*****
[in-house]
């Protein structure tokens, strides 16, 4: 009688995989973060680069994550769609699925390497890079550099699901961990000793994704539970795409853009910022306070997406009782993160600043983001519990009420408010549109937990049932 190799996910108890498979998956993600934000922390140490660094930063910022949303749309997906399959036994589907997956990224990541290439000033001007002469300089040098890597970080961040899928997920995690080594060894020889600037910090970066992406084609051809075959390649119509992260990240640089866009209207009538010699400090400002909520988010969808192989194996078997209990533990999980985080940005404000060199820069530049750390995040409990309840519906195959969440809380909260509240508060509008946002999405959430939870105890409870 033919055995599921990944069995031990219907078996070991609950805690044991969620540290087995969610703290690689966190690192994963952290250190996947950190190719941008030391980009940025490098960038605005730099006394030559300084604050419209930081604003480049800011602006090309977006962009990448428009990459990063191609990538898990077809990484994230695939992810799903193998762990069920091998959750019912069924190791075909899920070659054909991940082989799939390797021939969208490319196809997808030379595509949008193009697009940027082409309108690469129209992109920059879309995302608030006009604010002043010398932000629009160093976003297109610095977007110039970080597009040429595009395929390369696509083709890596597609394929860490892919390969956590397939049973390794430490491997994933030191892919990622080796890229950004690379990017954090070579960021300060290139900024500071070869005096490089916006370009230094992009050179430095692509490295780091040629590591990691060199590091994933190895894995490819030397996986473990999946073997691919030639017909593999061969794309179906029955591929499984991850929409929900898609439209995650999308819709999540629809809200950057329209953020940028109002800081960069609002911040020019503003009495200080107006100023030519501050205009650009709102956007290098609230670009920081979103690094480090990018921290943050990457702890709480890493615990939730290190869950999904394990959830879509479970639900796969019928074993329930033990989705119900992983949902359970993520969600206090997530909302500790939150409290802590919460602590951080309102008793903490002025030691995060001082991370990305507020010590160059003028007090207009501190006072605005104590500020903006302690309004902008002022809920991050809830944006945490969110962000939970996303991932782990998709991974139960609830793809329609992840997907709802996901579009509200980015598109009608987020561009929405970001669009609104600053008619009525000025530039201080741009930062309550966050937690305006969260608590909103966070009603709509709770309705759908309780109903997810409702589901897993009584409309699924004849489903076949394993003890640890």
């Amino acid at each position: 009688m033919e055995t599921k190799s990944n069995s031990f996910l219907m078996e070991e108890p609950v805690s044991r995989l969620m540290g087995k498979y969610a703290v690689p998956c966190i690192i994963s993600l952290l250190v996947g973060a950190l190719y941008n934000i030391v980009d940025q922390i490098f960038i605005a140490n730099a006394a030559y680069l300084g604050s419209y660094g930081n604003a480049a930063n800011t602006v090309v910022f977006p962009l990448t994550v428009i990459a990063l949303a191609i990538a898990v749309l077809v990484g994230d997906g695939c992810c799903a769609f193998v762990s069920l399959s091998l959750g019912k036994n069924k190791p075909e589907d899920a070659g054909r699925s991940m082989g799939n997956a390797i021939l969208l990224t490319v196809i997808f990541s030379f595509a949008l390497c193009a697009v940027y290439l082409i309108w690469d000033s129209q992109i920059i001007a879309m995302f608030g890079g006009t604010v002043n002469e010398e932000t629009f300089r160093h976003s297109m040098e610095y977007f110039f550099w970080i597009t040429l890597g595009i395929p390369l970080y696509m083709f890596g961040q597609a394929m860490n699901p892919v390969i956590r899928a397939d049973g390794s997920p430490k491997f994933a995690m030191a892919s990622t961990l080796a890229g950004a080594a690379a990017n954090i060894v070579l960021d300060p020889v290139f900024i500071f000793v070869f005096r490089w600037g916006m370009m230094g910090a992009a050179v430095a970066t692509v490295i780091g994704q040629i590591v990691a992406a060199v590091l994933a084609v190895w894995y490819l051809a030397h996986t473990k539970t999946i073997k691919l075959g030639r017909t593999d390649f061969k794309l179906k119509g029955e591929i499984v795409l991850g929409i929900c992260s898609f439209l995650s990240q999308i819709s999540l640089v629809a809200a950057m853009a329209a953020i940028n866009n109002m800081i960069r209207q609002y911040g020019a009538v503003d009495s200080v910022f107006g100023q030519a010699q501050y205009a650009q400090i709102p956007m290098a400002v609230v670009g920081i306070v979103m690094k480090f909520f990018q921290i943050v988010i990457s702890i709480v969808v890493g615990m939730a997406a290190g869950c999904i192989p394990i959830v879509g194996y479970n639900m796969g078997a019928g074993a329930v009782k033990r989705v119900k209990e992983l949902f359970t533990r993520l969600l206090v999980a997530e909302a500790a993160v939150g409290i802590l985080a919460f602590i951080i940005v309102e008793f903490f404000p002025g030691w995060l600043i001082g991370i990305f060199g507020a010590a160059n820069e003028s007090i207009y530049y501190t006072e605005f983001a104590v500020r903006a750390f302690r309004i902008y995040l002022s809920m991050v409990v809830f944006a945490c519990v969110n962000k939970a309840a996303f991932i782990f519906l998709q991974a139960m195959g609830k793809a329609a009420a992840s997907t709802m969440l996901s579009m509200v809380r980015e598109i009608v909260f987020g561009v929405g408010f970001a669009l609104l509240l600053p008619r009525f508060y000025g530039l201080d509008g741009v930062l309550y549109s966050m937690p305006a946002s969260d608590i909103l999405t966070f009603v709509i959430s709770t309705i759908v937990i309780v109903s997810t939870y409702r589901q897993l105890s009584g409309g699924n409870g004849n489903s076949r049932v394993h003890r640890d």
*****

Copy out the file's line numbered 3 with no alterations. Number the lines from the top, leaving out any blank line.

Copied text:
């Amino acid at each position: 009688m033919e055995t599921k190799s990944n069995s031990f996910l219907m078996e070991e108890p609950v805690s044991r995989l969620m540290g087995k498979y969610a703290v690689p998956c966190i690192i994963s993600l952290l250190v996947g973060a950190l190719y941008n934000i030391v980009d940025q922390i490098f960038i605005a140490n730099a006394a030559y680069l300084g604050s419209y660094g930081n604003a480049a930063n800011t602006v090309v910022f977006p962009l990448t994550v428009i990459a990063l949303a191609i990538a898990v749309l077809v990484g994230d997906g695939c992810c799903a769609f193998v762990s069920l399959s091998l959750g019912k036994n069924k190791p075909e589907d899920a070659g054909r699925s991940m082989g799939n997956a390797i021939l969208l990224t490319v196809i997808f990541s030379f595509a949008l390497c193009a697009v940027y290439l082409i309108w690469d000033s129209q992109i920059i001007a879309m995302f608030g890079g006009t604010v002043n002469e010398e932000t629009f300089r160093h976003s297109m040098e610095y977007f110039f550099w970080i597009t040429l890597g595009i395929p390369l970080y696509m083709f890596g961040q597609a394929m860490n699901p892919v390969i956590r899928a397939d049973g390794s997920p430490k491997f994933a995690m030191a892919s990622t961990l080796a890229g950004a080594a690379a990017n954090i060894v070579l960021d300060p020889v290139f900024i500071f000793v070869f005096r490089w600037g916006m370009m230094g910090a992009a050179v430095a970066t692509v490295i780091g994704q040629i590591v990691a992406a060199v590091l994933a084609v190895w894995y490819l051809a030397h996986t473990k539970t999946i073997k691919l075959g030639r017909t593999d390649f061969k794309l179906k119509g029955e591929i499984v795409l991850g929409i929900c992260s898609f439209l995650s990240q999308i819709s999540l640089v629809a809200a950057m853009a329209a953020i940028n866009n109002m800081i960069r209207q609002y911040g020019a009538v503003d009495s200080v910022f107006g100023q030519a010699q501050y205009a650009q400090i709102p956007m290098a400002v609230v670009g920081i306070v979103m690094k480090f909520f990018q921290i943050v988010i990457s702890i709480v969808v890493g615990m939730a997406a290190g869950c999904i192989p394990i959830v879509g194996y479970n639900m796969g078997a019928g074993a329930v009782k033990r989705v119900k209990e992983l949902f359970t533990r993520l969600l206090v999980a997530e909302a500790a993160v939150g409290i802590l985080a919460f602590i951080i940005v309102e008793f903490f404000p002025g030691w995060l600043i001082g991370i990305f060199g507020a010590a160059n820069e003028s007090i207009y530049y501190t006072e605005f983001a104590v500020r903006a750390f302690r309004i902008y995040l002022s809920m991050v409990v809830f944006a945490c519990v969110n962000k939970a309840a996303f991932i782990f519906l998709q991974a139960m195959g609830k793809a329609a009420a992840s997907t709802m969440l996901s579009m509200v809380r980015e598109i009608v909260f987020g561009v929405g408010f970001a669009l609104l509240l600053p008619r009525f508060y000025g530039l201080d509008g741009v930062l309550y549109s966050m937690p305006a946002s969260d608590i909103l999405t966070f009603v709509i959430s709770t309705i759908v937990i309780v109903s997810t939870y409702r589901q897993l105890s009584g409309g699924n409870g004849n489903s076949r049932v394993h003890r640890d």